It is amazing to me how well our animals here on the farm even respond to the order of the day. They know how the day is to begin and end, and are quick to remind me if I am late.

It seems our good God of order has placed that sense in all of His Creation as well. Glory!!

There is order even in flowers.

Fast Blog!

This has to be a fast blog! It has been a while since I have written a blog and I do have good reason. Her name is HoneyPie! Our new puppy! I spend every one of her waking hours with her, and have to do many chores while she naps. It has been happily busy around here over the past five weeks we have had her.

She is a Tri-colored Pembroke Corgi with her tail! We ordered her tail before she was born. Our breeder said we were the first folks to ever request the tail from him. He was so happy, he would send photos saying, “Look at that cute little tail!” He also told us Corgis cannot be shown anymore in Great Britain unless they have their tails. Docking them is not allowed anymore there either. It is considered cruel and unusual punishment. We are not there yet here in our country, but I have noticed many more folks wanting their Corgis to have tails.

So please allow me to introduce to you our HoneyPie:

HoneyPie, 8 weeks old.
Being a puppy is such hard work!
Our future chicken herding dog.
Time to catch a nap!
See that cute little tail?
Life is busy and happy with her!
She also loves getting wet. She needs a larger pool!
Running in tall grass? Oh boy!!
But it does not beat the pond…
Such a happy face after a swim in the pond.
Good, smart puppy—Come!

In Focus #8—Birds in the Hood

Catching photos of birds has always been a joy and pain at the same time. It seems my camera is always not on me when I see a great photo. Forget about running into the house to fetch it!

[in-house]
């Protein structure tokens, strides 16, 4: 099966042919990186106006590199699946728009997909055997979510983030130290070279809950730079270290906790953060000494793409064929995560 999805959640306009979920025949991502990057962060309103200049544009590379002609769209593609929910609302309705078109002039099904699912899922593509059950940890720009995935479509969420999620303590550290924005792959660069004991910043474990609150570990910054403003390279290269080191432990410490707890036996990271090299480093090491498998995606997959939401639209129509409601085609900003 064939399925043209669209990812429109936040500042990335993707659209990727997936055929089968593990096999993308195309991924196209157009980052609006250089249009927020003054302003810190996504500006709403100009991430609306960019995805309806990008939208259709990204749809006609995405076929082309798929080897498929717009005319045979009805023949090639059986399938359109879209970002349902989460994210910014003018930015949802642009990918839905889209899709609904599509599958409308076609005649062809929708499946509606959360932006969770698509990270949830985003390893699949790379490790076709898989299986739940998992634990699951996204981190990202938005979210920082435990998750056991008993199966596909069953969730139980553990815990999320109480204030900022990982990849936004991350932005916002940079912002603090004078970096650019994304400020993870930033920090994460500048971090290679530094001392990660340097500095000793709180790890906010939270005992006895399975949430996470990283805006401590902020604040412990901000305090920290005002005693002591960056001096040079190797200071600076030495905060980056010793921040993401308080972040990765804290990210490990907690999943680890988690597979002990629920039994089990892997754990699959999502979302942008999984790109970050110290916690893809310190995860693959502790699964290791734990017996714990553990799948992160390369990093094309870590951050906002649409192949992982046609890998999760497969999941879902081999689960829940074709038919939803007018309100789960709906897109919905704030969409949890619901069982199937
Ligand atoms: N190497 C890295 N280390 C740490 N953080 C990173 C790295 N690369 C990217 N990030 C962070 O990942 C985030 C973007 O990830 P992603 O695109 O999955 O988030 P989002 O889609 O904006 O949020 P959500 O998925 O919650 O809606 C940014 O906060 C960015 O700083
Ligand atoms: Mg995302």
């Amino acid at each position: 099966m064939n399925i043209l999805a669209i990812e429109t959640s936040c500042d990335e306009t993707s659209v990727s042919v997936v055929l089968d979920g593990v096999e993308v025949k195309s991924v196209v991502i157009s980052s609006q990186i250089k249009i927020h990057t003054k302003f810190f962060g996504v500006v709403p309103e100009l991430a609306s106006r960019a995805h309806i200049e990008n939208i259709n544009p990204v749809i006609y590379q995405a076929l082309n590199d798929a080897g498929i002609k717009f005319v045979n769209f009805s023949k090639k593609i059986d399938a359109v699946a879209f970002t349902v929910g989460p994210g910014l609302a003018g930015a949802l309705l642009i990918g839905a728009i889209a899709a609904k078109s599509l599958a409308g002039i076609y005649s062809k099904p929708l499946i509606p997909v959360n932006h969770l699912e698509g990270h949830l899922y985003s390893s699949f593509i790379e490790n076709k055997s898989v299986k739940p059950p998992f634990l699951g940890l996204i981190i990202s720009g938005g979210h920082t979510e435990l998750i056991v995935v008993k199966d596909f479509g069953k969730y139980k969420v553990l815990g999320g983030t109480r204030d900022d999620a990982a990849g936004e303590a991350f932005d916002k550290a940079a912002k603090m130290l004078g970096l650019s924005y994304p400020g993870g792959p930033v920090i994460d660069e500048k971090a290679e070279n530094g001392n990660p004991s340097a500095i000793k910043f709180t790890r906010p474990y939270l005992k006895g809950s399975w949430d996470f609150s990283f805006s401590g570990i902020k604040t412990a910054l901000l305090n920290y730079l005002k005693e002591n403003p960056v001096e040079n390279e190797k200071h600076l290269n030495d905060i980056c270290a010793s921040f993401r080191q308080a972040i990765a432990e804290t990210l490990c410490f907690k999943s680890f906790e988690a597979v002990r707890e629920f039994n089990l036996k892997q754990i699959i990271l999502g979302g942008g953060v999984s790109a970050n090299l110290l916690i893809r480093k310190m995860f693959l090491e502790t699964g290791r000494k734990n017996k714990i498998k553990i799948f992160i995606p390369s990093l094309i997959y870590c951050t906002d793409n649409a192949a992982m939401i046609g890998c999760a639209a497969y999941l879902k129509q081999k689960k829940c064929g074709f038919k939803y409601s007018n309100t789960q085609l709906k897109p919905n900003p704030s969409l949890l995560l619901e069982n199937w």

Bird watching has been a wonderful pastime for years, learned from my dear Aunt from many a walks in the woods. I started keeping a ‘life list’ of the species in my 30’s. I only have about 130 species checked off so far. The last, very exciting species I saw (and have only once) was the Bobolink!

Our feeder is filled daily with sunflower seeds. The bird bath is next to the feeder. Watching a bird take a bath will make one laugh! One day I’ll catch a photo of it. BTW, sunflower seeds attract Goldfinches as well (some folks insist thistle seed is the only feed to attract goldfinches). Truly, life is not the same without the beautiful, cheerful Goldfinch in it.

Another fun discovery for us with sunflower seed is how easily they grow all around the house and garden! We have beautiful sunflowers from the seeds the birds drop all around the house. We leave them on the stem and enjoy watching the birds, especially the Goldfinches, eat on them all through the fall and winter. Bonus! If your zinnias are left to dry out in your garden, you will see the birds eating them as well, plus they will re-seed themselves next spring. Double bonus!

There are many other birds around here on the farm than posted on this blog. These are the few that just happened to turn out rather nicely. Thought it would brighten the day to share a few of these lovely, happy neighbors that are all around us.

Thank God for birds. A friend of mine recently told me where she read “of another service rendered as the birds sing their praises in the morning…that somehow the vibrations of their voices actually affect and aid in the awakening of God’s creation for the day.”

Isn’t that a beautiful thought?